Potters need a new direction

icon stokenew20 April ~ Stoke City's sudden decline has baffled many. The appalling run – one win and six points from the last 14 games – has put the Potters, who have been the poster boys for mid-table security in the five seasons since promotion, in danger of relegation. However, viewed in the wider context, results over the last 18 months have been so bad that the only surprise is that anyone is surprised at all. Last week manager Tony Pulis said he "didn't know what fans had to moan about" but since January 2012 his team have won just ten of their 51 games, scoring 42 goals.

Away from the Britannia Stadium only one game has been won in the last 25. That it seems they have been doing better than this is largely tribute to Pulis's astounding PR job. He has been very clever in portraying "little Stoke City punching above our weight" at every opportunity, conveniently forgetting that thanks to the largesse of chairman Peter Coates he has been the fourth-highest net spender in the Premier League since 2008.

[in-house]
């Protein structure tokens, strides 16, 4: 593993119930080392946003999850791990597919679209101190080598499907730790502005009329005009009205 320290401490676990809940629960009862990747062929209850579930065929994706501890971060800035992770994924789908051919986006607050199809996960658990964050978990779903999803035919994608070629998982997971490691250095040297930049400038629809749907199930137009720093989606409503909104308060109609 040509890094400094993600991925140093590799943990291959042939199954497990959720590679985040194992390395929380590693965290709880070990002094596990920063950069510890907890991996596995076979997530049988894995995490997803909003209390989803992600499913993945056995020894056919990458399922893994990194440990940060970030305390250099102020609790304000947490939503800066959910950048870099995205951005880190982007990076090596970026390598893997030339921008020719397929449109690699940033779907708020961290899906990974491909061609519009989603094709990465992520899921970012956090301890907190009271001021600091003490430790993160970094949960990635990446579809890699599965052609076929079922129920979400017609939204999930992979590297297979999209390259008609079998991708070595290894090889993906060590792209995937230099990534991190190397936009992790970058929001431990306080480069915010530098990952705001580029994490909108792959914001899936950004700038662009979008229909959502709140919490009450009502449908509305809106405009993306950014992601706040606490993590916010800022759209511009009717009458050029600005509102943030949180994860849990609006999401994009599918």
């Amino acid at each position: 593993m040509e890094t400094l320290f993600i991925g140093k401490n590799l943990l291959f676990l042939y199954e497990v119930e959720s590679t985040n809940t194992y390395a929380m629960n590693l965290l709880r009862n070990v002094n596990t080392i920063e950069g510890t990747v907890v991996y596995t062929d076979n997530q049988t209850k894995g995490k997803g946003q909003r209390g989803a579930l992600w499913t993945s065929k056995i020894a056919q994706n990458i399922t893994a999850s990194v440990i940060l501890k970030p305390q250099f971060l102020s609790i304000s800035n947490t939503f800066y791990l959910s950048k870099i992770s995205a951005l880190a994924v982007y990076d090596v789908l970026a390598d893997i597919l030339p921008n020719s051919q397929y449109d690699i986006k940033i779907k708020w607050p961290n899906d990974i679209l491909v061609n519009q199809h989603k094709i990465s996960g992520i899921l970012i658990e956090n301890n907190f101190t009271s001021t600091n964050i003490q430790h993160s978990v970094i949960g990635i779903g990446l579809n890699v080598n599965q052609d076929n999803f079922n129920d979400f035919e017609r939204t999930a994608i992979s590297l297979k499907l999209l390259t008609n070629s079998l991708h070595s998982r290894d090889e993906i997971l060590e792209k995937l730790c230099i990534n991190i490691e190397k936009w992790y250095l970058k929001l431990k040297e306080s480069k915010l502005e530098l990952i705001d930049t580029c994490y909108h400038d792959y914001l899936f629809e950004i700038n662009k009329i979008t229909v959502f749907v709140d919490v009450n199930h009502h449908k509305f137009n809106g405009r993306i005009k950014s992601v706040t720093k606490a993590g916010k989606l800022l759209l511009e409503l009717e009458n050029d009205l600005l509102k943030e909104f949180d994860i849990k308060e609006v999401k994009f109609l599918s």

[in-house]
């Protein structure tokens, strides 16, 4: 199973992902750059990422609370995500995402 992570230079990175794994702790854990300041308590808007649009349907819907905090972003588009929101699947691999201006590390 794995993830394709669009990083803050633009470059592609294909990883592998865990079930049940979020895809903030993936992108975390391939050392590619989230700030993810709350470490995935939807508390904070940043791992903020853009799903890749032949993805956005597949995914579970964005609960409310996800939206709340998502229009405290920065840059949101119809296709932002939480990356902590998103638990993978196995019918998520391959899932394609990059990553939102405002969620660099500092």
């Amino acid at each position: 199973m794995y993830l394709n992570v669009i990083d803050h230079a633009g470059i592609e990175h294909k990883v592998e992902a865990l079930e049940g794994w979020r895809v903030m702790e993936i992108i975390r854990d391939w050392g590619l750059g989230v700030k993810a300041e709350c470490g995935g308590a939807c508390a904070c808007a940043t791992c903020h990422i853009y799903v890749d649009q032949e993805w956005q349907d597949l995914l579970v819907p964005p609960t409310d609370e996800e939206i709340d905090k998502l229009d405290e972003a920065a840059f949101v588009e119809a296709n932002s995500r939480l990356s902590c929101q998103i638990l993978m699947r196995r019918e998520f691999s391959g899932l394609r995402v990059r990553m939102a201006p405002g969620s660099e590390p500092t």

Despite being allowed to spend nearly £100 million, the squad he presides over is staggeringly unbalanced, containing no specialist left-back and leaving defender Ryan Shotton playing as a winger. The manager speaks of trying to evolve. What this actually means is that every summer he brings in expensive players, gets them to play in the same system he always uses and discards them when they are ineffective.

After the defeat to Manchester United he talked of a five-game season starting at QPR today. It was Harry Redknapp who gave Pulis his first coaching job and the two are still close; both might be looking for new jobs in the summer. Pulis has always (despite what the media think) been a deeply divisive figure among fans, with roughly a third who adore him, a third who can't stand him and a third who change their minds depending on results. It's difficult to see him remaining as manager much past May, whatever the outcome in the remaining matches. To correct another misconception, it's not that fans want Stoke to play passing football but attacking occasionally might be nice.

As last season meandered to its close there was a sense that something different was needed. As clubs at the bottom of the Premier League have hired and fired managers in a desperate bid to keep their place in the money pit that the new TV deal has created – today's hosts included – there is a feeling that at Stoke City we have hung onto ours just a few months too long. Andy Thorley

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